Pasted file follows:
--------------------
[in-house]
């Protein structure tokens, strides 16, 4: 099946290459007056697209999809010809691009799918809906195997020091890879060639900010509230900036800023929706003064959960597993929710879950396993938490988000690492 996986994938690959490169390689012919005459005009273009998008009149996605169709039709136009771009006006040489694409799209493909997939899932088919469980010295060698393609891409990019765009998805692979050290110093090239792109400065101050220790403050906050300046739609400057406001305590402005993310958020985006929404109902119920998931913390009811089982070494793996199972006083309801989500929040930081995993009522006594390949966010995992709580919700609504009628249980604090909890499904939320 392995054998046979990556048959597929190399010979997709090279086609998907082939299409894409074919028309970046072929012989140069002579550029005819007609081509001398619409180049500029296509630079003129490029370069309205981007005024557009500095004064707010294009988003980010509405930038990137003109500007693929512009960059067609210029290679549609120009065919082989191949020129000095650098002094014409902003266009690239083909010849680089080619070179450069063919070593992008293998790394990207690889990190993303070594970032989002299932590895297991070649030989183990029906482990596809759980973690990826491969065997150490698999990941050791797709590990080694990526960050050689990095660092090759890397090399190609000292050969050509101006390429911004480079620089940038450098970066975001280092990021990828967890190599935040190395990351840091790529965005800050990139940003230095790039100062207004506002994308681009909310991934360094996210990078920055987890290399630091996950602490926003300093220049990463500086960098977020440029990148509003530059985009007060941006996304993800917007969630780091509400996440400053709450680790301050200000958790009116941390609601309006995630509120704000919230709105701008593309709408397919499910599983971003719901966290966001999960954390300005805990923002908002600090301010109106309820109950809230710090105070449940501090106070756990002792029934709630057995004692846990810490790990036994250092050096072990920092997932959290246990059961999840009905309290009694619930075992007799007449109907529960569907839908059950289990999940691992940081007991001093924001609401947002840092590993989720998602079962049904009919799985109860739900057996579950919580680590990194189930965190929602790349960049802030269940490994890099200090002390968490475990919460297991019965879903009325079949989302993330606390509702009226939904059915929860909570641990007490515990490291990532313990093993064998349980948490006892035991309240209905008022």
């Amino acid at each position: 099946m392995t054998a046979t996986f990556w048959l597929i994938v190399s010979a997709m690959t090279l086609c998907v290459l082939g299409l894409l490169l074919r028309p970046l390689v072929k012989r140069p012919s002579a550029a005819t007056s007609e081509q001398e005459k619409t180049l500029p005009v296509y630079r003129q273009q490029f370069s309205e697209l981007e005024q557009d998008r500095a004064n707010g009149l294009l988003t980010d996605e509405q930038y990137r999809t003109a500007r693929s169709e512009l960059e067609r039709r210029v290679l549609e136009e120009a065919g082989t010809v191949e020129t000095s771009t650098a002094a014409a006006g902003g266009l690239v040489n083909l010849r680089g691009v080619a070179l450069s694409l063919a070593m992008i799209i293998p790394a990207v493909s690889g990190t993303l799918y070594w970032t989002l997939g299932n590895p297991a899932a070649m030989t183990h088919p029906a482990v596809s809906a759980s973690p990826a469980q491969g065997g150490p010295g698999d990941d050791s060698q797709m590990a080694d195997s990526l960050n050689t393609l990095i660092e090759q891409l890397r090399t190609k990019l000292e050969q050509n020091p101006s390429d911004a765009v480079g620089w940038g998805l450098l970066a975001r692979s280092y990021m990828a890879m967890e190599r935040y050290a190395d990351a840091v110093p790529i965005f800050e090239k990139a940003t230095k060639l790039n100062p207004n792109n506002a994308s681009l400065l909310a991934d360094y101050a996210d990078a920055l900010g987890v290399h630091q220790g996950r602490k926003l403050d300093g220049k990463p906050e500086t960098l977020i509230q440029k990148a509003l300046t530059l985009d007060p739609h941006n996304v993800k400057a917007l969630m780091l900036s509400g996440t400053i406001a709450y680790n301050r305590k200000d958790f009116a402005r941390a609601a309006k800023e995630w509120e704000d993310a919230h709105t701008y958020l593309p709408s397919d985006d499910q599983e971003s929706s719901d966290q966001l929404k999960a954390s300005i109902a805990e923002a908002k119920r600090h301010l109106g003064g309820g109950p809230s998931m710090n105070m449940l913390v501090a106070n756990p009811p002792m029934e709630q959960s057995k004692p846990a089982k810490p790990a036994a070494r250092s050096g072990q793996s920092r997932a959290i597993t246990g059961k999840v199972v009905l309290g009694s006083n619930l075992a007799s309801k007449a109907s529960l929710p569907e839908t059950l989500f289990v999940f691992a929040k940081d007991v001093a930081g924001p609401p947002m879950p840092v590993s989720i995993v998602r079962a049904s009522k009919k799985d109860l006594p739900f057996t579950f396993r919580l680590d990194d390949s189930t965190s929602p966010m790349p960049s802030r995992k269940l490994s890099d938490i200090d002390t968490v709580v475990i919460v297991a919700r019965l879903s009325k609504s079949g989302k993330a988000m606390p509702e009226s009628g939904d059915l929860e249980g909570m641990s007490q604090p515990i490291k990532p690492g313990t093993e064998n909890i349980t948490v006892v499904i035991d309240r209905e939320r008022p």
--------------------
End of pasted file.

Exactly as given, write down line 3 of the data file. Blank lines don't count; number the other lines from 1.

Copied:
């Amino acid at each position: 099946m392995t054998a046979t996986f990556w048959l597929i994938v190399s010979a997709m690959t090279l086609c998907v290459l082939g299409l894409l490169l074919r028309p970046l390689v072929k012989r140069p012919s002579a550029a005819t007056s007609e081509q001398e005459k619409t180049l500029p005009v296509y630079r003129q273009q490029f370069s309205e697209l981007e005024q557009d998008r500095a004064n707010g009149l294009l988003t980010d996605e509405q930038y990137r999809t003109a500007r693929s169709e512009l960059e067609r039709r210029v290679l549609e136009e120009a065919g082989t010809v191949e020129t000095s771009t650098a002094a014409a006006g902003g266009l690239v040489n083909l010849r680089g691009v080619a070179l450069s694409l063919a070593m992008i799209i293998p790394a990207v493909s690889g990190t993303l799918y070594w970032t989002l997939g299932n590895p297991a899932a070649m030989t183990h088919p029906a482990v596809s809906a759980s973690p990826a469980q491969g065997g150490p010295g698999d990941d050791s060698q797709m590990a080694d195997s990526l960050n050689t393609l990095i660092e090759q891409l890397r090399t190609k990019l000292e050969q050509n020091p101006s390429d911004a765009v480079g620089w940038g998805l450098l970066a975001r692979s280092y990021m990828a890879m967890e190599r935040y050290a190395d990351a840091v110093p790529i965005f800050e090239k990139a940003t230095k060639l790039n100062p207004n792109n506002a994308s681009l400065l909310a991934d360094y101050a996210d990078a920055l900010g987890v290399h630091q220790g996950r602490k926003l403050d300093g220049k990463p906050e500086t960098l977020i509230q440029k990148a509003l300046t530059l985009d007060p739609h941006n996304v993800k400057a917007l969630m780091l900036s509400g996440t400053i406001a709450y680790n301050r305590k200000d958790f009116a402005r941390a609601a309006k800023e995630w509120e704000d993310a919230h709105t701008y958020l593309p709408s397919d985006d499910q599983e971003s929706s719901d966290q966001l929404k999960a954390s300005i109902a805990e923002a908002k119920r600090h301010l109106g003064g309820g109950p809230s998931m710090n105070m449940l913390v501090a106070n756990p009811p002792m029934e709630q959960s057995k004692p846990a089982k810490p790990a036994a070494r250092s050096g072990q793996s920092r997932a959290i597993t246990g059961k999840v199972v009905l309290g009694s006083n619930l075992a007799s309801k007449a109907s529960l929710p569907e839908t059950l989500f289990v999940f691992a929040k940081d007991v001093a930081g924001p609401p947002m879950p840092v590993s989720i995993v998602r079962a049904s009522k009919k799985d109860l006594p739900f057996t579950f396993r919580l680590d990194d390949s189930t965190s929602p966010m790349p960049s802030r995992k269940l490994s890099d938490i200090d002390t968490v709580v475990i919460v297991a919700r019965l879903s009325k609504s079949g989302k993330a988000m606390p509702e009226s009628g939904d059915l929860e249980g909570m641990s007490q604090p515990i490291k990532p690492g313990t093993e064998n909890i349980t948490v006892v499904i035991d309240r209905e939320r008022p």